8. After the last row of the table, enter “Total” in column A and a formula to sum each of the months and the YTD columns.

Excel Options Window: Check "Show Developer's Tab in the Ribbon"
Excel Options Window: Check "Show Developer's Tab in the Ribbon" | Source

9. Finally, make a macro that will update the “Dashboard” tab with the push of a button. Under the Windows menu, select “Excel Options”. The Excel Options window will open. Check the box for “Show Developer tab in the Ribbon” and click “OK”. Now click on the “Developer” tab and click on the “Record Macro” button. A Macro window will open up. Enter “UpdatePivot” as the name of the Macro and make sure that it says to store the macro in this workbook. Click Ok. Anything you do from this point forward will be repeated in the macro. Click on the “Pivot” tab and right-click anywhere on the pivot table and select “refresh”. Click back on the “Dashboard” tab and select the cell where you want the cursor to be when the macro is run. On Excel's “Developer” tab, click “Stop Recording”.

Changing Macro Settings in Excel
Changing Macro Settings in Excel | Source

10. Click on the Windows menu and select "Excel Options". Now click on "Trust Center" on the left hand side. On the far right side of the page, click on the "Trust Center Settings . . ." button. A new window will pop up. Select "Macro Settings" on the left hand side. Select "Enable on Macros" and click "Ok" on both windows.

Button (Form Control)
Button (Form Control) | Source

11. On Excel's “Developer” tab, click on the folder icon with the tools on it and select the rectangle button under “Form Controls”. Now click and drag your mouse on the “Developer” tab to draw the button about the size of one cell. When you take your finger off of the mouse, an assign macro window will appear. Select “UpdatePivot” and click “OK”. Right-click on it and select “Format Control” and here you can decide if you want to change the font, font size, color, etc.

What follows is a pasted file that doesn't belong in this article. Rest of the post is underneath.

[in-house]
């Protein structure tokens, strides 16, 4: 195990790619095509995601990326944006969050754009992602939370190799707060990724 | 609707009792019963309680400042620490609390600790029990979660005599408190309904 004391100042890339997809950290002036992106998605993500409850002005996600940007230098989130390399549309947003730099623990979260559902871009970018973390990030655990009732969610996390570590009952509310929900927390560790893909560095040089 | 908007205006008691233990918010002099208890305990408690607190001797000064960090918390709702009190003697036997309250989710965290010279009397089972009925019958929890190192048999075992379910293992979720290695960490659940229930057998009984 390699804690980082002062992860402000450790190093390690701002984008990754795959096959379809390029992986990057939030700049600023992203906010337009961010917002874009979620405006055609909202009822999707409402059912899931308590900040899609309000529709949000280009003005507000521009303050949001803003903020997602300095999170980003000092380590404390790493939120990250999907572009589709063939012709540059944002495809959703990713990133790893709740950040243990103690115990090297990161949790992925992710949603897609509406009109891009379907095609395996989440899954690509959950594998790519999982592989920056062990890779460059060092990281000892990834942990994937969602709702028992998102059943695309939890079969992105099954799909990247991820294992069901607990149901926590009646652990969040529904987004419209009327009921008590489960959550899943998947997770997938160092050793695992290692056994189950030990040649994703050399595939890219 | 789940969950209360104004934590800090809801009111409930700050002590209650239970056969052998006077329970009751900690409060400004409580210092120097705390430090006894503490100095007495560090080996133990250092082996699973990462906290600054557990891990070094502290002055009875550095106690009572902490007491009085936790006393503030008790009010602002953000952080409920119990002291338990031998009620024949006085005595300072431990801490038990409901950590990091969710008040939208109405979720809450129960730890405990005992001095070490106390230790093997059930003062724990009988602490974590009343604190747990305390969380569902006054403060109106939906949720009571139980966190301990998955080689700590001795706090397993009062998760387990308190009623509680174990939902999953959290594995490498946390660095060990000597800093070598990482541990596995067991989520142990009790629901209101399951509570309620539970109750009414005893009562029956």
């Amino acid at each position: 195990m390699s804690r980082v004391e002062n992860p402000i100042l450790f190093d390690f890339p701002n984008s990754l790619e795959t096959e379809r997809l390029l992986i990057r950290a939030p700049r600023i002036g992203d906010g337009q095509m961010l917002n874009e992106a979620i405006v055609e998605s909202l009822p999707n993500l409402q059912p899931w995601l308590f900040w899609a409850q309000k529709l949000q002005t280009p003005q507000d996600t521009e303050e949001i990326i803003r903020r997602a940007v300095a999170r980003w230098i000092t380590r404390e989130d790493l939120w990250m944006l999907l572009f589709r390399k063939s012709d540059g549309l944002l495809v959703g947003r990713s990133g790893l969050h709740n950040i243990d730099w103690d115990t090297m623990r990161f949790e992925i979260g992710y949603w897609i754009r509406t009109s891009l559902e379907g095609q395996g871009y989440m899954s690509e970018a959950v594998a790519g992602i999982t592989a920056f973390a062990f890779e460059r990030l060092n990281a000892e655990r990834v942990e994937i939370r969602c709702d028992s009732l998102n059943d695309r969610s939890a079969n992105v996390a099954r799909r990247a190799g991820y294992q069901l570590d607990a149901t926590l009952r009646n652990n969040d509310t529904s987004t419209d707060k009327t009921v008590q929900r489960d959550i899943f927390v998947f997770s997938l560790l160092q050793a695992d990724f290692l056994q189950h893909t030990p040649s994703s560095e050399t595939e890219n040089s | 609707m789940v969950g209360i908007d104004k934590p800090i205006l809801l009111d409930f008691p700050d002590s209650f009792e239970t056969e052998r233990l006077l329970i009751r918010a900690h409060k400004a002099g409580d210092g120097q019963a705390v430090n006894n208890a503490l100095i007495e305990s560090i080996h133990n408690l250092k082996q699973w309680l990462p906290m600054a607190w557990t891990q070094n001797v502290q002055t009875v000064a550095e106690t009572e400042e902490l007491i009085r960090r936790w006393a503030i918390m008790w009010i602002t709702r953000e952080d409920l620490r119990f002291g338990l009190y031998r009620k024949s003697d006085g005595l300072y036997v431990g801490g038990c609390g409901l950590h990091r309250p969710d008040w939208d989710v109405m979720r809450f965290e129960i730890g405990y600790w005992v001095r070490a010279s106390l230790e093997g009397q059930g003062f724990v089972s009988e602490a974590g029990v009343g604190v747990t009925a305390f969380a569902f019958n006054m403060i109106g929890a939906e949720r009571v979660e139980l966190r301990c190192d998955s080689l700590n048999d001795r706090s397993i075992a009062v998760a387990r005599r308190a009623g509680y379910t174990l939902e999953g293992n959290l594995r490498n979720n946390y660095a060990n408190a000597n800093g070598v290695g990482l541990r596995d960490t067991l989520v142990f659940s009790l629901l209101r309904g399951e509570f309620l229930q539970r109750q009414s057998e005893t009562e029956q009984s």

Now you have a fully functional expense tracker that is ready to use. Feel free to customize it as you like, maybe add some charts or graphs to the “Dashboard” tab. You can also add more pivot tables to better analyze your data. The options are endless.

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    • spartucusjones profile image

      CJ Baker 5 years ago from Parts Unknown

      You offer some practical tips on how to make a spreadsheet. Very informative hub!

    • yoginijoy profile image

      yoginijoy 5 years ago from Mid-Atlantic, USA

      Great details! I do this currently but in a notebook with pen and paper. I think everyone should keep track of their expenses and live within their means. It is very important not to get into too much debt. Voting up and useful.

    • ercramer36 profile image
      Author

      Eric Cramer 5 years ago from Chicagoland

      Thanks! I tried to break it down in to easy to follow instructions. I agree it is vital to track your expenses and spend less than you earn.

    • jpcmc profile image

      JP Carlos 5 years ago from Quezon CIty, Phlippines

      WOW this is a cool hub. Although there are many commercially avaiable progrms out there both free and otherwise, it's a great achievement to make one yourself.